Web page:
Individual diuretics

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Frusemide (furosemide)

Frusemide (furosemide, Lasix) acts on the thick portion of the ascending limb of the loop of Henle (site 2) to produce the effects described above. Because more sodium is delivered to site 4, exchange with potassium leads to urinary potassium loss and hypokalaemia. Magnesium and calcium loss are increased by frusemide to about the same extent as sodium; the effect on calcium is utilised in the emergency management of hypercalcaemia (see p. 740).

Pharmacokinetics. Frusemide is well absorbed from the gastrointestinal tract and is highly bound to plasma proteins. The tl/2 is 2h, but this rises to over 10 h in renal failure.

Uses. Frusemide is very successful for the relief of oedema. Progressively increasing the dose of frusemide increases urine production. Taken orally it acts within an hour and diuresis lasts up to 6 hours. Enormous urine volumes can result and overtreatment may lead to hypovolemia and circulatory collapse. Given i.v. it acts within 30 minutes and can relieve acute pulmonary oedema, partly by a vasodilator action which precedes the diuresis. An important feature of frusemide is its efficacy when the glomerular filtration rate is 10 ml/min or less.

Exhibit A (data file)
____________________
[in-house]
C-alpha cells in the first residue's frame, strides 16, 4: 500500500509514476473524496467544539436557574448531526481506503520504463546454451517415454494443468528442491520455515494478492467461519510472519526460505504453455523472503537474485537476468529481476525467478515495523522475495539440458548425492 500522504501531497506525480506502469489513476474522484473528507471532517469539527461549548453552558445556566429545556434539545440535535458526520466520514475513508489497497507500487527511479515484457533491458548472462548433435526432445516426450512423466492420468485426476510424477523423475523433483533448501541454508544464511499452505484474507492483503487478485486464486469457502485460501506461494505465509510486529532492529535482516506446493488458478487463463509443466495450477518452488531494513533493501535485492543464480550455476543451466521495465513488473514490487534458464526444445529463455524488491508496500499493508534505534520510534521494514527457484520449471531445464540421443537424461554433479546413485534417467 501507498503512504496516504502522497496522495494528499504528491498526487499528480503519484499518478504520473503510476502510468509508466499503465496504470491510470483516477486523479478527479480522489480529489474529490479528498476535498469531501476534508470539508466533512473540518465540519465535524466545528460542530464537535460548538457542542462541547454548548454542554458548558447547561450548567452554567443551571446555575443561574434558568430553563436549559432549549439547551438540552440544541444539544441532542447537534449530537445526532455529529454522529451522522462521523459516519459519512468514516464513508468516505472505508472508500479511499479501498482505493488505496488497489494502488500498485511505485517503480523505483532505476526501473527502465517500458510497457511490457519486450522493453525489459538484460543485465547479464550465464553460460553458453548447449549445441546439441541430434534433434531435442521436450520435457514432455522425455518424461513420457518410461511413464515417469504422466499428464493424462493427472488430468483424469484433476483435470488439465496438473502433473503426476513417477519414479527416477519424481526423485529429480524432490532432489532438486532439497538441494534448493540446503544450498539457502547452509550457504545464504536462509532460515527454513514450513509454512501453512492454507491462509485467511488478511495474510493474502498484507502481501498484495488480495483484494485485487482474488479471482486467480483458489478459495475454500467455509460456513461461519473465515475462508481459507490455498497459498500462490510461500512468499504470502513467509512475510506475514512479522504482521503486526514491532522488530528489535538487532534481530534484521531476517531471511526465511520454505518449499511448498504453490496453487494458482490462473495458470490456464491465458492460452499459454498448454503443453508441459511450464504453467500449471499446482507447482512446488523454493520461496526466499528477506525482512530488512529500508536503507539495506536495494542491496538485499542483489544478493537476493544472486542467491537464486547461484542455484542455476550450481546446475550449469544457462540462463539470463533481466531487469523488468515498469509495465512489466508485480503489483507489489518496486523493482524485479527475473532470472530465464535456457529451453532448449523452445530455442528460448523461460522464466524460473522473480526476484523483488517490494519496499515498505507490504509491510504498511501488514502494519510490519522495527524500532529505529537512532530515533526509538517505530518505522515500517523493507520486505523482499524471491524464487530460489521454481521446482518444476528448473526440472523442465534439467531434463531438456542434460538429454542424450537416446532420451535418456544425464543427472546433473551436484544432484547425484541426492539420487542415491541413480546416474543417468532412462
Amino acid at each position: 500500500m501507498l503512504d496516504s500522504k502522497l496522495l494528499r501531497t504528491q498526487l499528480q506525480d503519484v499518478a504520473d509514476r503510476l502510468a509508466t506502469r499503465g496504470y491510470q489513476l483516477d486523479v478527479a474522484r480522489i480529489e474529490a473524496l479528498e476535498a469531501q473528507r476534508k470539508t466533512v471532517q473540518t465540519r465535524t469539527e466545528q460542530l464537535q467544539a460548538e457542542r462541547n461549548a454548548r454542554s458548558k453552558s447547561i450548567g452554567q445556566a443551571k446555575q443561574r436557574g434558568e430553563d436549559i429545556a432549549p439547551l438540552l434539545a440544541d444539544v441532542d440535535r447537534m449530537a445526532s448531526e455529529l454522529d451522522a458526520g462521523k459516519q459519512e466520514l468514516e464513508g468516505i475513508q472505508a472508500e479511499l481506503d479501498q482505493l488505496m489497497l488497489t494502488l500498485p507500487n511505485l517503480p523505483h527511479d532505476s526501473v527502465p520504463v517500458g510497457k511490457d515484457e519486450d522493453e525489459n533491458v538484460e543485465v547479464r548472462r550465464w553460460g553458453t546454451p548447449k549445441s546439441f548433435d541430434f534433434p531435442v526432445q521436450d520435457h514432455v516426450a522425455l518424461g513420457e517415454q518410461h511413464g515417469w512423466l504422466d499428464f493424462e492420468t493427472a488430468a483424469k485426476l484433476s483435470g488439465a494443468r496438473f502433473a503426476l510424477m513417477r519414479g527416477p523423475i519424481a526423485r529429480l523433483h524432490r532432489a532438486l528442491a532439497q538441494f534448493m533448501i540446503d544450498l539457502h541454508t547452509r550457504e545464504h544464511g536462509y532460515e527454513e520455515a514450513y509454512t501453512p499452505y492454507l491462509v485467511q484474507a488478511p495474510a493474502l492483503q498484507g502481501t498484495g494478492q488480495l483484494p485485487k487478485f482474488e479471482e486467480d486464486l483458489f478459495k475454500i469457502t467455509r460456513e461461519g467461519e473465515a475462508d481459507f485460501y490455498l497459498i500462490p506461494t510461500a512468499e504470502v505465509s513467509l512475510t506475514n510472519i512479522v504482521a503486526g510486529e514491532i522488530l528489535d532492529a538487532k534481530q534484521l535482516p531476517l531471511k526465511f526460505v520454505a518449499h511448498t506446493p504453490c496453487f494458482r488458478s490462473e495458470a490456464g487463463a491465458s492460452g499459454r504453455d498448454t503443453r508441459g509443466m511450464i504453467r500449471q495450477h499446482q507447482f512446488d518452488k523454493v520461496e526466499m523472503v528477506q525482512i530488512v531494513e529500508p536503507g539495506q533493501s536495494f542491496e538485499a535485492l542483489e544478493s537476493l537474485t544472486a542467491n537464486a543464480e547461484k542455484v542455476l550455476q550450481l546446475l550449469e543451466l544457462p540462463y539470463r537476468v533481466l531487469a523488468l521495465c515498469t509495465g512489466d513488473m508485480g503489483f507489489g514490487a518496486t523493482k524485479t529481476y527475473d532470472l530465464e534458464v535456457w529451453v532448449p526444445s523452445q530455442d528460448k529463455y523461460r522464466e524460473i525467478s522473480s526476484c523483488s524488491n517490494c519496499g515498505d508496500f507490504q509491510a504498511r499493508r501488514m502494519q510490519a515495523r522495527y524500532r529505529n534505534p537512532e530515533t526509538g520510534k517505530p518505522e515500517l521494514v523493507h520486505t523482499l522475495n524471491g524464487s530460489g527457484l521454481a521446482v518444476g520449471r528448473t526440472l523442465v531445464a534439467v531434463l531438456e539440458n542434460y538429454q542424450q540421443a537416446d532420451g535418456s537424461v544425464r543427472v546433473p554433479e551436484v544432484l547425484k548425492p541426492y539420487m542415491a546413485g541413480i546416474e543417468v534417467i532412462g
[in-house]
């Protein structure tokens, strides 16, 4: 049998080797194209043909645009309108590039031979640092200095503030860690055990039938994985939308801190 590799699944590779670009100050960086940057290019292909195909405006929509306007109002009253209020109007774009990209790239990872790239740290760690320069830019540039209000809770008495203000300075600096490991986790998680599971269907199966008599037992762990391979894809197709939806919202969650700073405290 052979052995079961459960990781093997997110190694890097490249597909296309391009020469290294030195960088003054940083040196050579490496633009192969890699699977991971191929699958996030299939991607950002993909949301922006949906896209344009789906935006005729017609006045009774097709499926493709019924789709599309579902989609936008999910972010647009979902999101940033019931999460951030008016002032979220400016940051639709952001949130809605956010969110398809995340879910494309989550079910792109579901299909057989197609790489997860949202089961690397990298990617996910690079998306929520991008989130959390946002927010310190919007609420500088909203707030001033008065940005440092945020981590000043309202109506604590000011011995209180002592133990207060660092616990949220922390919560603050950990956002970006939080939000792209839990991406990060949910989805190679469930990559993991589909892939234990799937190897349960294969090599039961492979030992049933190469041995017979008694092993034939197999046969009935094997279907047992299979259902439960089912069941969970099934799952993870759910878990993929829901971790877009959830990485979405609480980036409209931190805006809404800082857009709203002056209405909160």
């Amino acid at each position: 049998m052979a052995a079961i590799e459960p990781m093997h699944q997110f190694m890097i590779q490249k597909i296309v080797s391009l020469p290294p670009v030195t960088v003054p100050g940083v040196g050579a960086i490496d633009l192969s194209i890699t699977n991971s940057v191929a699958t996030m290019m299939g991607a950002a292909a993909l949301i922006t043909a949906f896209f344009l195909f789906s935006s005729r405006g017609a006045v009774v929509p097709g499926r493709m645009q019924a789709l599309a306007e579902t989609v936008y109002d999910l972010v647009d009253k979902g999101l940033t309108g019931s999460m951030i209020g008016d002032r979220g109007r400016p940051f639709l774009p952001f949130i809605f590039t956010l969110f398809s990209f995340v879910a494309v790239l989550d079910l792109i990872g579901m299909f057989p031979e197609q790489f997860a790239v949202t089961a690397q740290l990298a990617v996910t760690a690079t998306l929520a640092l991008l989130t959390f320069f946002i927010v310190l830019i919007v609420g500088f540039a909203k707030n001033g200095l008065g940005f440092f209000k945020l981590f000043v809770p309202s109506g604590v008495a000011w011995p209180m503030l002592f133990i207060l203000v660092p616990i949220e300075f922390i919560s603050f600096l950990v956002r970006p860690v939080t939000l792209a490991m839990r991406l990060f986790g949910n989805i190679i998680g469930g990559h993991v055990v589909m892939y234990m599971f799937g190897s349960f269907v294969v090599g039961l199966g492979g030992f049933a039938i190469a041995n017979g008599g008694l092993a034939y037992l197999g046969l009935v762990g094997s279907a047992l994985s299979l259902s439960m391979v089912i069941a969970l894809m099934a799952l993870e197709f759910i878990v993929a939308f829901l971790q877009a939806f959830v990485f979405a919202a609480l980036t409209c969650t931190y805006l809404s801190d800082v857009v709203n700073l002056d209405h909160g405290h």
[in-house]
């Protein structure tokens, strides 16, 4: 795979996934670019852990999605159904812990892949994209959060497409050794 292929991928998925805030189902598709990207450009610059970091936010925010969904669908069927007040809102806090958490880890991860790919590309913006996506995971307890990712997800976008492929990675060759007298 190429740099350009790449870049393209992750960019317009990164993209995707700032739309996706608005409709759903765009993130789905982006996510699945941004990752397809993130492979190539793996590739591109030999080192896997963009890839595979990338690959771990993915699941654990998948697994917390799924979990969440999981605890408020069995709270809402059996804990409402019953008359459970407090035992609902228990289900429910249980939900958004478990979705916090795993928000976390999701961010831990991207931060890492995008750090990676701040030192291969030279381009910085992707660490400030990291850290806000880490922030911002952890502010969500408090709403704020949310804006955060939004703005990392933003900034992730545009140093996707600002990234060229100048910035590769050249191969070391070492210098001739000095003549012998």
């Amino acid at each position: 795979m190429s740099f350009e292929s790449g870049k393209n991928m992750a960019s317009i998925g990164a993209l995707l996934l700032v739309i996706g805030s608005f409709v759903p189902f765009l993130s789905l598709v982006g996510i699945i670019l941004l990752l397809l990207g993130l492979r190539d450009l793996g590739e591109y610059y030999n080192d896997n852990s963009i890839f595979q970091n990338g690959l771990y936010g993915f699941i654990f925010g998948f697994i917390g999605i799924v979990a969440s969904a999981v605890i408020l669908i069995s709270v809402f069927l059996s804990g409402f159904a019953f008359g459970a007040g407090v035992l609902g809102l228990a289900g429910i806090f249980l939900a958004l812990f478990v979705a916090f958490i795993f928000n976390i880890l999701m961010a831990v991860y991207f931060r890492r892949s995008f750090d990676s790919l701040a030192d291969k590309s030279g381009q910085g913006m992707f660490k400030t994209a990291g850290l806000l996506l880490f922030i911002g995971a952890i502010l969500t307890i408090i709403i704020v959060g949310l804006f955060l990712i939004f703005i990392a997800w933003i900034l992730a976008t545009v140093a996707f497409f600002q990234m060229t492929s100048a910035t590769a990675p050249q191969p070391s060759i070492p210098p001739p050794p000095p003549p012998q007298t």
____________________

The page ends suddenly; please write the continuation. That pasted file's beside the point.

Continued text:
The dose is 20-120 mg by mouth per day; i.m. or i.v. 20^40 mg is given initially. For use in renal failure, special high dose tablets (500 mg) are available, and a solution of 250 mg in 25 ml which should be infused i.v. at a rate not greater than 4 mg/min.

Adverse effects are uncommon, apart from excess of therapeutic effect (electrolyte disturbance and hypotension due to low plasma volume) and those mentioned in the general account for diuretics (below). They include nausea, pancreatitis and, rarely, deafness which is usually transient and associated with rapid i.v. injection in renal failure. NSAIDs, notably indomethacin, reduce frusemide-induced diuresis probably by inhibiting the formation of vasodilator prostaglandins in the kidney.

Bumetanide, piretanide and ethacrynic acid are similar to frusemide. Torasemide is also similar, but has also been demonstrated to be an effective antihypertensive agent at lower (non-natriuretic) doses (2.5-5 mg/d) than those used for oedema (5-40 mg). Ethacrynic acid is less widely used as it is more prone to cause adverse effects, especially nausea and deafness.

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